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A major manifesto lie

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Hold up! Before you read on, please read this...

This post was published more than 15 years ago

I keep old posts on the site because I often enjoy reading old content on other people's sites. It can be interesting to see how views have changed over time: for example, how my strident teenage views have, to put it mildly, mellowed.

I'm not a believer in brushing the past under the carpet. I've written some offensive rubbish on here in the past: deleting it and pretending it never happened doesn't change that. I hope that stumbling across something that's 15 years old won't offend anyone anew, because I hope that people can understand that what I thought and felt and wrote about then is probably very different to what I think and feel and write about now. It's a relic of an (albeit recent) bygone era.

So, given the age of this post, please bear in mind:

  • My views may well have changed in the last 15 years. I have written some very silly things over the years, many of which I find utterly cringeworthy today.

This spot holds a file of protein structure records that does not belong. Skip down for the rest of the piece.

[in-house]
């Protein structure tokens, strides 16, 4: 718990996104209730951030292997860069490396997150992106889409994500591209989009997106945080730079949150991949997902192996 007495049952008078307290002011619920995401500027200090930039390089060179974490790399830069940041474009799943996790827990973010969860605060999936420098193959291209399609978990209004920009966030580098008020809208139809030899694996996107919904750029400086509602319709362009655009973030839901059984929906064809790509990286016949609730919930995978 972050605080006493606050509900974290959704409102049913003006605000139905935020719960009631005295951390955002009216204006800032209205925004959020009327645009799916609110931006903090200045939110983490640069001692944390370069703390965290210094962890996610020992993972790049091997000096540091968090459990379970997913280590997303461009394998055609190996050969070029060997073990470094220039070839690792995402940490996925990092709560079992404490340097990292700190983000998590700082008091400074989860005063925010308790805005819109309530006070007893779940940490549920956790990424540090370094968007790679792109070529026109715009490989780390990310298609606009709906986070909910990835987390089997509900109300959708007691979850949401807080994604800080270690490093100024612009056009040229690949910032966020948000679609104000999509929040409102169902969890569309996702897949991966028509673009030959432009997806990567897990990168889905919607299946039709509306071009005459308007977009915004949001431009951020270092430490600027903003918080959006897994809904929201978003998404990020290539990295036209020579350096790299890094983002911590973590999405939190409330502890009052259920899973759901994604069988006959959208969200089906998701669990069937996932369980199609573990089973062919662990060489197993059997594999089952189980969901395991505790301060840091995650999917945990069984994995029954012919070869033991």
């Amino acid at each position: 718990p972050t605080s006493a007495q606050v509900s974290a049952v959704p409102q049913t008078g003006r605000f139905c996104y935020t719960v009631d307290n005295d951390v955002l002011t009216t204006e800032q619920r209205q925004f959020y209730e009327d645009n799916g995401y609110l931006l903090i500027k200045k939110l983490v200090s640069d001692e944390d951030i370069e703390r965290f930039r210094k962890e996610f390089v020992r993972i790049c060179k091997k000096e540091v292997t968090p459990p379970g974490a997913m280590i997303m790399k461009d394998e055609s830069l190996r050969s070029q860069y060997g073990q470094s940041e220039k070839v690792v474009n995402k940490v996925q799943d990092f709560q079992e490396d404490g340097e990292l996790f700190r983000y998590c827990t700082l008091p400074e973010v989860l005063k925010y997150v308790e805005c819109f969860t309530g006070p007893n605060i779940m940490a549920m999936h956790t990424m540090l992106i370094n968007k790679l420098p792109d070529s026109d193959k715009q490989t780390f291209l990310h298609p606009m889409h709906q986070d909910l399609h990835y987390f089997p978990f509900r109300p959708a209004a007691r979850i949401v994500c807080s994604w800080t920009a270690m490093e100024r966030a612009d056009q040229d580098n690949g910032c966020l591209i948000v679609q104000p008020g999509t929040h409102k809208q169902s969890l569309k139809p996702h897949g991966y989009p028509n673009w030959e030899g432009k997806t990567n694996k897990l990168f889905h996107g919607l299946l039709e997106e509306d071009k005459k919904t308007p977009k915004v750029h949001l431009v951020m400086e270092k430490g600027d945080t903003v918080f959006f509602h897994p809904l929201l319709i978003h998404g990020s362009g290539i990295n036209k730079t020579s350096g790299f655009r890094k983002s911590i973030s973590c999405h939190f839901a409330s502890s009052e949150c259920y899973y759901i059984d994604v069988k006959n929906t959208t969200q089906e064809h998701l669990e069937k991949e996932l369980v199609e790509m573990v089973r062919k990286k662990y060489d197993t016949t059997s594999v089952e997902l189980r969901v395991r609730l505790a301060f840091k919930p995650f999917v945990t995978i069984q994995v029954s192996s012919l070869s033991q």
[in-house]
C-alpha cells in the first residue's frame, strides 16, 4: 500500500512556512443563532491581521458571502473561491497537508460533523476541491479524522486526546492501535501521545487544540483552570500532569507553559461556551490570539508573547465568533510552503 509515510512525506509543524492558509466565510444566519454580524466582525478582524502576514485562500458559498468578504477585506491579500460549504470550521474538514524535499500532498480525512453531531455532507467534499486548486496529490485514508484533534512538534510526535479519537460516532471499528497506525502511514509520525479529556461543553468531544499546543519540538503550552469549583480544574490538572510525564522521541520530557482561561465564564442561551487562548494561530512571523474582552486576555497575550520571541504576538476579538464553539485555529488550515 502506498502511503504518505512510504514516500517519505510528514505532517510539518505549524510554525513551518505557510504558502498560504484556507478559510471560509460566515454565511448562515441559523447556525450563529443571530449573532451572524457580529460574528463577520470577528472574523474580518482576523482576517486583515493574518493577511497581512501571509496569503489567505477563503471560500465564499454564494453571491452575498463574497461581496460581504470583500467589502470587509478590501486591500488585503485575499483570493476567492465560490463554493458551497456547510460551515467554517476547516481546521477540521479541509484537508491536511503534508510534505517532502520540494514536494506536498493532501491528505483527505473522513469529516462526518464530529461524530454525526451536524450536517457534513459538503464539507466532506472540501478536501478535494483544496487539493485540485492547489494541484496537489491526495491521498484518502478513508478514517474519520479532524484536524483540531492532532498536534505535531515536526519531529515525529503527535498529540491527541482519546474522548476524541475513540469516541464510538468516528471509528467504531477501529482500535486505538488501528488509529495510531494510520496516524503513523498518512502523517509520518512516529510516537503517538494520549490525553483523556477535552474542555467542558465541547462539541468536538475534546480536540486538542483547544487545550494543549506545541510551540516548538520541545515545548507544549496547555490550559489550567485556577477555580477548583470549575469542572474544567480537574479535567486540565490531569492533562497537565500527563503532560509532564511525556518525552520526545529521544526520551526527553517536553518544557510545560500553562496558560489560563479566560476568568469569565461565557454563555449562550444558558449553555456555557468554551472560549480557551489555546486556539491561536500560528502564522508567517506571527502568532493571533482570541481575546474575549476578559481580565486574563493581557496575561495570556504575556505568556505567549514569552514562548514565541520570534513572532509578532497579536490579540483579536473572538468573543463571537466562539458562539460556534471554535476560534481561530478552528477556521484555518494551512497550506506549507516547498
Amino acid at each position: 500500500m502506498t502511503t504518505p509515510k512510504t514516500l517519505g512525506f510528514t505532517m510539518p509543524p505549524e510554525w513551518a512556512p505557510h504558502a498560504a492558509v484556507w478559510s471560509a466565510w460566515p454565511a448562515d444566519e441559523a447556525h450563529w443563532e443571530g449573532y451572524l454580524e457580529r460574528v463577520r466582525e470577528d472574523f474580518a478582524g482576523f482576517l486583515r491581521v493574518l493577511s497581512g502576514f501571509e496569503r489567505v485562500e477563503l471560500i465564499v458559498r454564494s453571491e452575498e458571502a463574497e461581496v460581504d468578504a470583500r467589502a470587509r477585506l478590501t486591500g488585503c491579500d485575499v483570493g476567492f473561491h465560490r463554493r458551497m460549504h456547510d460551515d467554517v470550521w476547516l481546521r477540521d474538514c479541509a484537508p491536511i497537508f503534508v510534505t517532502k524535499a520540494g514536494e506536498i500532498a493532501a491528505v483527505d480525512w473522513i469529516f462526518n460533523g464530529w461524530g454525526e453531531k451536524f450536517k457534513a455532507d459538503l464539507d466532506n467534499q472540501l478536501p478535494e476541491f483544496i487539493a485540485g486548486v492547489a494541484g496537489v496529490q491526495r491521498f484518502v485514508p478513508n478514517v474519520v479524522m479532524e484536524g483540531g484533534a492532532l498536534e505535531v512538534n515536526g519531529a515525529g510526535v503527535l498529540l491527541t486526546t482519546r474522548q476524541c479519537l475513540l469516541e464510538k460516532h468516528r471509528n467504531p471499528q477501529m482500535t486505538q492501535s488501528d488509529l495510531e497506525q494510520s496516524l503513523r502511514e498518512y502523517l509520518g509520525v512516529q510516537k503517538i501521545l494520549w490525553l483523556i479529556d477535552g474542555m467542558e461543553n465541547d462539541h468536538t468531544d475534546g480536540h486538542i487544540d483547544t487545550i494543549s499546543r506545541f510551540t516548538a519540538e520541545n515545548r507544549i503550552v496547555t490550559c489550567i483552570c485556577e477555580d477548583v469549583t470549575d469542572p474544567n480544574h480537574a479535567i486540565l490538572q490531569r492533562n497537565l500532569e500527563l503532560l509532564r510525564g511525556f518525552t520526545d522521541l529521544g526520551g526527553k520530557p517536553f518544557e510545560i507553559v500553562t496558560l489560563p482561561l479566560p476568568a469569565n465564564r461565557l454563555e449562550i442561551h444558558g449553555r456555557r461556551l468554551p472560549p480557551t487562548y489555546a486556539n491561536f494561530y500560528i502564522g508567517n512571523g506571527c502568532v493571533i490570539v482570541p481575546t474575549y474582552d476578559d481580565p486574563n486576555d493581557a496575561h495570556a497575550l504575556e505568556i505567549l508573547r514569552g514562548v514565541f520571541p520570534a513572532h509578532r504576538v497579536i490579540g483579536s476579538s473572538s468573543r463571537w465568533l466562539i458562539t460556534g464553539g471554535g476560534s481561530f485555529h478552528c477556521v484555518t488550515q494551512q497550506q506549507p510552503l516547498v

• This post might use words or language in ways which I would now consider highly inappropriate, offensive, embarrassing, or all three.
  • Factual information might be outdated.
  • Links might be broken, and embedded material might not appear properly.

Okay. Consider yourself duly warned. Read on...

I missed one earlier (though, actually, this is such a whopper it probably needs a post of its own anyway):

A family with two children pays no net tax until their earnings reach £21,000.

That sounds good. It’s from the Labour manifesto. But, as usual, it’s not even a half-truth. FactCheck have discovered that they’d have to pay £1234.04 in National Insurance.

Now, before some Blairite comes back with the claim that National Insurance is not a tax, let me remind them of Mr Blair’s own preface, to which I’ve added some bold:

We do not duck the tough choices – from independence for the Bank of England to the tax rise we made for the NHS, to the war in Iraq.

The ‘tax rise for the NHS’ was an increase in National Insurance rates. So the party leader thinks National Insurance is a tax.

So, without doubt, the first claim must, quite simply, be a lie. Has Labour not learned anything from the lies they told about Iraq?

This 503rd post was filed under: Election 2005.

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12:45
21st February 2007.

This post has been referenced by another on this site:
sjhoward.co.uk » But, are you happy?




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